I was reminded of one of the more egregious features of Obamacare while watching this interview with one Julie Rovner from NPR, on News Hour last night.
The new health care reform law that President Obama signed last year not only expands the number of people who get coverage, it also requires the secretary of health and human services to determine which preventive benefits should be provided by all insurers.
There were three categories of preventive care that were automatically covered [under the new law]…
There was a fourth category that was listed — that came about because Sen. Barbara Mikulski from Maryland actually got an amendment added that the secretary would have discretion to add, and these would be preventive services for women, because over the years preventive services for women have thought to have been left out by the Preventive Health Services Task Force.
And those were left to the secretary’s discretion.
[The HHS Secretary] is determining — first she’s going to determine whether this will be part of this preventive health package that will be made available with no co-pays, but she’s also determining these essential — what kind of things will be included in the essential benefits package.
The story focuses on contraception being left to the HHS Secretary’s discretion as to whether it’s included in government-subsidized healthcare, ie taxpayer-funded healthcare. But let’s not kid ourselves. Going forward, this will morph into other controversial services being covered at the whim of the HHS secretary. Someone who’s unelected and unaccountable to anyone, playing politics with an industry that accounts for nearly 15% of the economy.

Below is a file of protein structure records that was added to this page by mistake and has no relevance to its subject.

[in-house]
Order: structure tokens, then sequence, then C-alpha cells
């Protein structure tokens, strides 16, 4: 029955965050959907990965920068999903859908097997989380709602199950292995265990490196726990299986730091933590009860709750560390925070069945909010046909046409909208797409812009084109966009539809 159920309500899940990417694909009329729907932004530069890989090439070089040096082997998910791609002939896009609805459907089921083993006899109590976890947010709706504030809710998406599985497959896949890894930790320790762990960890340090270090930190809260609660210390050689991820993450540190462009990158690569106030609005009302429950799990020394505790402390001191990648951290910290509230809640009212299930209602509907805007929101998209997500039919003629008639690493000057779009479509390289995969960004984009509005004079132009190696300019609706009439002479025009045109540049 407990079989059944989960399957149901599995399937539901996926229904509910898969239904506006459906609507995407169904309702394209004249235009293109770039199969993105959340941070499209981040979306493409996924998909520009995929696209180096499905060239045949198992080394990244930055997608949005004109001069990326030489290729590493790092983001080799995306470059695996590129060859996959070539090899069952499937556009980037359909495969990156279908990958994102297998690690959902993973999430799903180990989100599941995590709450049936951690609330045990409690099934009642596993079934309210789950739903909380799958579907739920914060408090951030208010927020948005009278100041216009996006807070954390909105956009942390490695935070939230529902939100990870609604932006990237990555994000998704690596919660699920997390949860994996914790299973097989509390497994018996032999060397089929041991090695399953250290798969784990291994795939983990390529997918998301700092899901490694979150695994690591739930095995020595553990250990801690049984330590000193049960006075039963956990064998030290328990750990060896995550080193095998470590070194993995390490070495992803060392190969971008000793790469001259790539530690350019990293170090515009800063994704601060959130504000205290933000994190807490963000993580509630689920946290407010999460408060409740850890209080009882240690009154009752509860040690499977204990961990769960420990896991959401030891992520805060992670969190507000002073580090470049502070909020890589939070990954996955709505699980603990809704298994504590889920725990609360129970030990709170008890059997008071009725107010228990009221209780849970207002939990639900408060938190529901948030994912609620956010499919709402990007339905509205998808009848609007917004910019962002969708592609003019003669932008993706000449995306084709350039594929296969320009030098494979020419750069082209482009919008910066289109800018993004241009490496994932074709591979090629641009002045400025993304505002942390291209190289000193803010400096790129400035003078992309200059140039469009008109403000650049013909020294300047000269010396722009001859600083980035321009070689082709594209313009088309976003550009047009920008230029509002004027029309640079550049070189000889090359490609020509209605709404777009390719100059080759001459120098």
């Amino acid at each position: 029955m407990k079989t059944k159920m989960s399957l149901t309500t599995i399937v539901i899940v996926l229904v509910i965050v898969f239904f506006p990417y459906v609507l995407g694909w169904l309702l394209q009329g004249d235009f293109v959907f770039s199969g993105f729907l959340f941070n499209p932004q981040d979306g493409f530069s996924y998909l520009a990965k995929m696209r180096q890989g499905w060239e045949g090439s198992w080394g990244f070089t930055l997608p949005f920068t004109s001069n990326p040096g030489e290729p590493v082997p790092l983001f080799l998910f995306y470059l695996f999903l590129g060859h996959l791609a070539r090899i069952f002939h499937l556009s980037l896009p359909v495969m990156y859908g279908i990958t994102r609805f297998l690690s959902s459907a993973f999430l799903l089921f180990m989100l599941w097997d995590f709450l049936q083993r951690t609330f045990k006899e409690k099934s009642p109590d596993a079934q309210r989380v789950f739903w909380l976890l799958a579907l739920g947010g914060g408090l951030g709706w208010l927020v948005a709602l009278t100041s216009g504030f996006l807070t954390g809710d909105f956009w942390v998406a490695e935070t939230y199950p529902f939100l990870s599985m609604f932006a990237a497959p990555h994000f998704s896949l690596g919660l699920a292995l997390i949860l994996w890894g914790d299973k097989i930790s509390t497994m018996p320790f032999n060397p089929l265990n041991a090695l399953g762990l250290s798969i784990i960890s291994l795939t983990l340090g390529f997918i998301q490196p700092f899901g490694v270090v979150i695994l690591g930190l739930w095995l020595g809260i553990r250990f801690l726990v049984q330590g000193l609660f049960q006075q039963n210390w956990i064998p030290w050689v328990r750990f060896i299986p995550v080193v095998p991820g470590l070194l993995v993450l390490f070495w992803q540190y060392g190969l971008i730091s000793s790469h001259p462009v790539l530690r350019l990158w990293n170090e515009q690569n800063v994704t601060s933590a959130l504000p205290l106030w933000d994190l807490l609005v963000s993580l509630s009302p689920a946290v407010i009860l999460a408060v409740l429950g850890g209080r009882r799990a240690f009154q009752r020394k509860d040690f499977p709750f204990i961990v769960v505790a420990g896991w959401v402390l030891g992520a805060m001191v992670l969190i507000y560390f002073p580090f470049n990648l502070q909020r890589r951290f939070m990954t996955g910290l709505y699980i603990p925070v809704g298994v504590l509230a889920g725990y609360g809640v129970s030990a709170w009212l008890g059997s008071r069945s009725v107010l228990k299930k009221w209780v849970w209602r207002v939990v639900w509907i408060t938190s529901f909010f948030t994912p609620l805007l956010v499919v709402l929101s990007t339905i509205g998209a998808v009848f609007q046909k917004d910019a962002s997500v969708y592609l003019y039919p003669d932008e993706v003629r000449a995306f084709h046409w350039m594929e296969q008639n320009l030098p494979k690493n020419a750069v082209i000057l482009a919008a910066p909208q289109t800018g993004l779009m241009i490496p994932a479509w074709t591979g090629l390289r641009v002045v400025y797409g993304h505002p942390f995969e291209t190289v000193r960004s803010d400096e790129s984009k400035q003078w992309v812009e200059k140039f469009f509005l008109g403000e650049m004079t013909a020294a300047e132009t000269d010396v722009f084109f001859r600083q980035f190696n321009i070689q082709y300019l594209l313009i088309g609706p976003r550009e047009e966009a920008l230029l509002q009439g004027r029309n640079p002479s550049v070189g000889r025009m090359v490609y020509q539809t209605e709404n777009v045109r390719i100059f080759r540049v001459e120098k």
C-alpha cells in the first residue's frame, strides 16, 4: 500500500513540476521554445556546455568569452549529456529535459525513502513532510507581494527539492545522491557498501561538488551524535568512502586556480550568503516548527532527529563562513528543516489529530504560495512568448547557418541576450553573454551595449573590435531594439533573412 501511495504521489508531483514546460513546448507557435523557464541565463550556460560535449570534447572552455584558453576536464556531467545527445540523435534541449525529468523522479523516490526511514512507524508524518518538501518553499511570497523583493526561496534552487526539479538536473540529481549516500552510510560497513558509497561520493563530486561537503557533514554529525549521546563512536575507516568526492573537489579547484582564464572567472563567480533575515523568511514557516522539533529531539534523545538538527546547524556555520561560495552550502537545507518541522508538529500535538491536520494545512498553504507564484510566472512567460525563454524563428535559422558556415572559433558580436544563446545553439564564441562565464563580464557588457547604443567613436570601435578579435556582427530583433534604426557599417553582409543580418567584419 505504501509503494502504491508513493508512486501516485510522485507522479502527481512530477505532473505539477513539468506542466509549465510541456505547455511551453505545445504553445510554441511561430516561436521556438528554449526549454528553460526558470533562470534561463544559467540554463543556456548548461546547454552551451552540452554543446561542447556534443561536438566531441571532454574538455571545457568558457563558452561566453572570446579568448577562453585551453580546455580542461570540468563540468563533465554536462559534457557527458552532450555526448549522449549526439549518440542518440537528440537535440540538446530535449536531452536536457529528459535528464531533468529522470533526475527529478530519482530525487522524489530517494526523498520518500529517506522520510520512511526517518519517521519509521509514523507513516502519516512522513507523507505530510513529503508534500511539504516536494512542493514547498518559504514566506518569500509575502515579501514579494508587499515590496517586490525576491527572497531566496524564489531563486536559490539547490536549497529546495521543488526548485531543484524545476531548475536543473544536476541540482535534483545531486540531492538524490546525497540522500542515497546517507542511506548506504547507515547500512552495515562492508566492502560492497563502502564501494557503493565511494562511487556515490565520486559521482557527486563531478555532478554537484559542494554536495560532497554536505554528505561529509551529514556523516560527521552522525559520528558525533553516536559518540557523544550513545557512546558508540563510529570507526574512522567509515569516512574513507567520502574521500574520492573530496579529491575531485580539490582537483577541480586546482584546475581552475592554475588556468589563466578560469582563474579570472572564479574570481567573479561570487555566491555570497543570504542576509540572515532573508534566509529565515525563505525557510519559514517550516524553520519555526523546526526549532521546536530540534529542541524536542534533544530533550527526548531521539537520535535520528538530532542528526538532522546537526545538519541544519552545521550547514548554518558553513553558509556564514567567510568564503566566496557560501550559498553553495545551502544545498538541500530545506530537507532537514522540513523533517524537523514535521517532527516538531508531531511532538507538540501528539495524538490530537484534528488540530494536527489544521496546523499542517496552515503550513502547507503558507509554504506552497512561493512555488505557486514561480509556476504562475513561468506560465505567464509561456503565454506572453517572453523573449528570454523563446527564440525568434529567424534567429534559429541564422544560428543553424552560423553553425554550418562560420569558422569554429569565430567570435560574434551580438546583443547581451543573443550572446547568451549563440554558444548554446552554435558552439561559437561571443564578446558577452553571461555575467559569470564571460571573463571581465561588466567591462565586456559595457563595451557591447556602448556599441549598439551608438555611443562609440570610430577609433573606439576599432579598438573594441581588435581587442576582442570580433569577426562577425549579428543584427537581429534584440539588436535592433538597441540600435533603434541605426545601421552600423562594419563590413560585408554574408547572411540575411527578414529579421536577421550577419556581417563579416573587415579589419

Where are the liberals screaming about imperialism in the government?
NHS managers are blocking hospital appointments for patients to save cash, a survey of family doctors has revealed, and at least one health trust proposes to stop sending obese people and smokers for routine hip and knee surgery because their unhealthy lifestyles lower the chance of the operations’ “success”.
With the health service asked to find an unprecedented £20bn efficiency savings over the next few years, many are resorting to moving procedures out of the NHS. In Kent hospital managers say abortions will now be provided by the charity Marie Stopes with hospitals only dealing with complicated cases. Last winter local GPs were asked to “stop referrals” for many procedures.
Health trusts are having to pare back costs in new ways. NHS North Yorkshire and York, the area’s primary care trust, is planning to stop patients who smoke, and those with a body mass index of more than 35, from having routine hip and knee operations.
The rules of economics apply to the English as well as to Americans. When the government needs to rein in costs in a regulated healthcare market, the inevitable result is rationing. Plain and simple.
Worry not, you loathsome cretin, our economic utopia is upon us:
Vice President Joe Biden on Tuesday announced an ambitious $53 billion program to build new high-speed rail networks and make existing ones faster over the next six years.